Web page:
The Next Microsoft CEO Is

ad-stackWith Microsoft CEO Steve Ballmer planning to retire inside of a year, the question from an ad tech perspective is: could Microsoft return to an ad stack strategy with a new CEO? And if so, who would it be?

Today, Microsoft’s ad tech/stack strategy largely consists of an hypnotic focus on search advertising through Bing, its Ads in Apps for Windows 8 initiative and its strategic investment in real-time ad platform AppNexus, as well as ongoing efforts on the publisher side of things. This includes the sale – both direct and indirect – of display inventory from Microsoft owned-and-operated properties such as Hotmail, Outlook and others.

In fact, there seems plenty of room to run for the Microsoft ad stack. But, under CEO Steve Ballmer, Microsoft (kinda) tried and lost with the “stack.”

As faithful readers recall, in April of 2007, Google had just bought DoubleClick with its early ad exchange efforts, and then Yahoo followed suit by acquiring the rest of Right Media and its nascent exchange. Three weeks later, Microsoft plodded in with a $6.3 billion acquisition of Aquantive which included its Atlas ad serving system, and then purchased the tiny ad exchange AdECN in July of that year. Fast forward to earlier this year when Facebook bought what remains of Atlas – in what seemed like a face-saving strategic deal for Microsoft. And, AdECN .. well, that was closed in 2010 with former employees spread across the ad ecosystem.

Hmmm, so maybe the the ad tech stack wounds still need to heal while the ecosystem pines for another credible competitor to Google?

Even without a new CEO, one could say that AppNexus IS the seeds of the stack strategy. For example, with its 2010 and follow-on investments, it is rumored that Microsoft owns certain rights of refusal (of course it wields billions in cash, too) before AppNexus can change hands. Also, the AppNexus-Microsoft relationship today echoes Microsoft’s successful acquisition of Skype, where Skype has not been integrated into the company as Aquantive and AdECN unsuccessfully were.


The Insider

Sources and news outlets say the top internal candidate for CEO is Tony Bates, whose successful, protective stewardship of Skype while its president has empowered him in Microsoft’s executive ranks and among Wall Street analysts looking for bold, new steps.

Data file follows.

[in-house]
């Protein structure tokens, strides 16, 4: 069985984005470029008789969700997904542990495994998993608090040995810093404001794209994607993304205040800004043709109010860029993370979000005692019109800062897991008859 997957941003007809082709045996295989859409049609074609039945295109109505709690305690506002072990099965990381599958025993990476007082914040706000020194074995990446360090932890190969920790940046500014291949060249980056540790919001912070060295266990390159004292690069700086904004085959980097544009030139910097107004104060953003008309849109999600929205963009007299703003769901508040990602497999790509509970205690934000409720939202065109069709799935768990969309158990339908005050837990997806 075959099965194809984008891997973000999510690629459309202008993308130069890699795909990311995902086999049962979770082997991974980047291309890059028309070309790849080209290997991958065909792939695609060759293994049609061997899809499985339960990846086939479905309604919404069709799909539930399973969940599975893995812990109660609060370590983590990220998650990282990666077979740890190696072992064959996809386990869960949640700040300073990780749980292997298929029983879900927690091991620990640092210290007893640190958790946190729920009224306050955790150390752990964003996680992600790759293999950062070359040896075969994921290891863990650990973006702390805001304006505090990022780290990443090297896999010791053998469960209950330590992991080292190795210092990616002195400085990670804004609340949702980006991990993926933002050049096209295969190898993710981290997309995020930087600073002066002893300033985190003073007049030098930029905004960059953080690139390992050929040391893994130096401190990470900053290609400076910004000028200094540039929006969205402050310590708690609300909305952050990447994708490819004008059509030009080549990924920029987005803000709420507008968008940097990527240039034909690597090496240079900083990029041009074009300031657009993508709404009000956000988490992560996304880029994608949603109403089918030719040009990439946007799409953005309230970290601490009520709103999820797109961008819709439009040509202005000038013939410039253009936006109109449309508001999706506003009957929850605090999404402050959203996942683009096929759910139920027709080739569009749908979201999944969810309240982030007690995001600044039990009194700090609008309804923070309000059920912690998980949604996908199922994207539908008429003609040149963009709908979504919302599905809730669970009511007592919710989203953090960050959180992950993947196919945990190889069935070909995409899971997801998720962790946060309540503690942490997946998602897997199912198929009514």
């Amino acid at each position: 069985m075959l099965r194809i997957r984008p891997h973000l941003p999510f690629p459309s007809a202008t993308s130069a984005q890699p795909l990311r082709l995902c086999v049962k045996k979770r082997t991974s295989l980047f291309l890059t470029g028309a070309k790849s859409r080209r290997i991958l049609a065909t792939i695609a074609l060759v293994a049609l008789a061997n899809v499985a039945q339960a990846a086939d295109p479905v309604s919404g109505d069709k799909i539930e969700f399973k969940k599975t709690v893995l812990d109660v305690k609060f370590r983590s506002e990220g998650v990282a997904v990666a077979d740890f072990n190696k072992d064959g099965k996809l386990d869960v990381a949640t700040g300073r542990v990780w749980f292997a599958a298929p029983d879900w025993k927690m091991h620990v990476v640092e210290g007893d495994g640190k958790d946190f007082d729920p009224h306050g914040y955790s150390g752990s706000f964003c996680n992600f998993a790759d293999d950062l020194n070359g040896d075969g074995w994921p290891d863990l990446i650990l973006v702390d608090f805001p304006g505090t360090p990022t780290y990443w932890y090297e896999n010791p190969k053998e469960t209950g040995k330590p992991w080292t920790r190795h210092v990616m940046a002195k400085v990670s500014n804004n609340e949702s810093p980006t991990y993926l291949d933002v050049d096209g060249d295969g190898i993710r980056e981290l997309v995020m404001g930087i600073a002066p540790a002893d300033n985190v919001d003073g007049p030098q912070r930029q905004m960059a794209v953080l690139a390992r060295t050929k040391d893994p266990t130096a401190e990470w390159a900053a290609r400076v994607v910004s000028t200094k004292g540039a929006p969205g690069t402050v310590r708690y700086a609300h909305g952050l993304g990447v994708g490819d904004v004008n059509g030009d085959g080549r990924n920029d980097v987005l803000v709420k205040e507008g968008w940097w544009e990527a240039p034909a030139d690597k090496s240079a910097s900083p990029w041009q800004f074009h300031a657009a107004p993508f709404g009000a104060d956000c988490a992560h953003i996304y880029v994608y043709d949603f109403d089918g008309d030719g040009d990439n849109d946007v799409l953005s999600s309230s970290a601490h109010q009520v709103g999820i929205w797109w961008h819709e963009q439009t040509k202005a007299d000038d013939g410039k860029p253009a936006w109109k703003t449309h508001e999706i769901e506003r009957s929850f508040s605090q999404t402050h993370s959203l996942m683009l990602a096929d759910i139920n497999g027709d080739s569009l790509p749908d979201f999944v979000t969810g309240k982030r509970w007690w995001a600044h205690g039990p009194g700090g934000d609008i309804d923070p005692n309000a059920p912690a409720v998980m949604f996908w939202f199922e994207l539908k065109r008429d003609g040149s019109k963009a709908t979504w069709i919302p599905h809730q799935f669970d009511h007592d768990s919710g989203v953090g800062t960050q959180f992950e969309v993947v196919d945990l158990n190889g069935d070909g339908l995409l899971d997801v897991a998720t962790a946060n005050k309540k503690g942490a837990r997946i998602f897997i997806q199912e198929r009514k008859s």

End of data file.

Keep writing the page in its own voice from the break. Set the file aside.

Would Bates want Microsoft to have an ad tech stack strategy? I’d say he’d want it “as is” until programmatic media becomes a driving revenue force at Skype as well as other owned-and-operated properties, which is possible in time. Microsoft still makes tons of cash on PC software, but the well-documented need to diversify revenue streams is drawing nigh.

Of course, that’s too bad for AppNexus investors in the near term, who’d love some deep pockets to come along. That said, ad tech is increasingly becoming a long game in spite of recent mergers, acquisitions, dissolutions and IPOs.

The Outsider

Beyond the internal candidate, Microsoft could have a Marissa Mayer moment where someone new and out-of-the-blue comes in to re-invigorate, if not clean house. An entrepreneurial CEO could be ready to roll some dice toward ad tech as Aol’s Tim Armstrong has done.

[Insert the immortal voice of Caddyshack’s Carl Spackler here]

And there it is.. the pattern, the tea leaves I was looking for…

Former Googler to Aol. Former Googler to Yahoo. And former Googler to…

I’ll guess Google SVP and Chief Business Officer Nikesh Arora will be the next CEO of Microsoft!

[end Spackler]

When an executive takes a job like Aol, Yahoo or Microsoft, it is to take the ultimate CEO challenge. Reinvent the corporate beast and create business history. Arora has the ego for it. If he takes over, the ad stack strategy is doused with fuel oil.

Enjoy your coffee.

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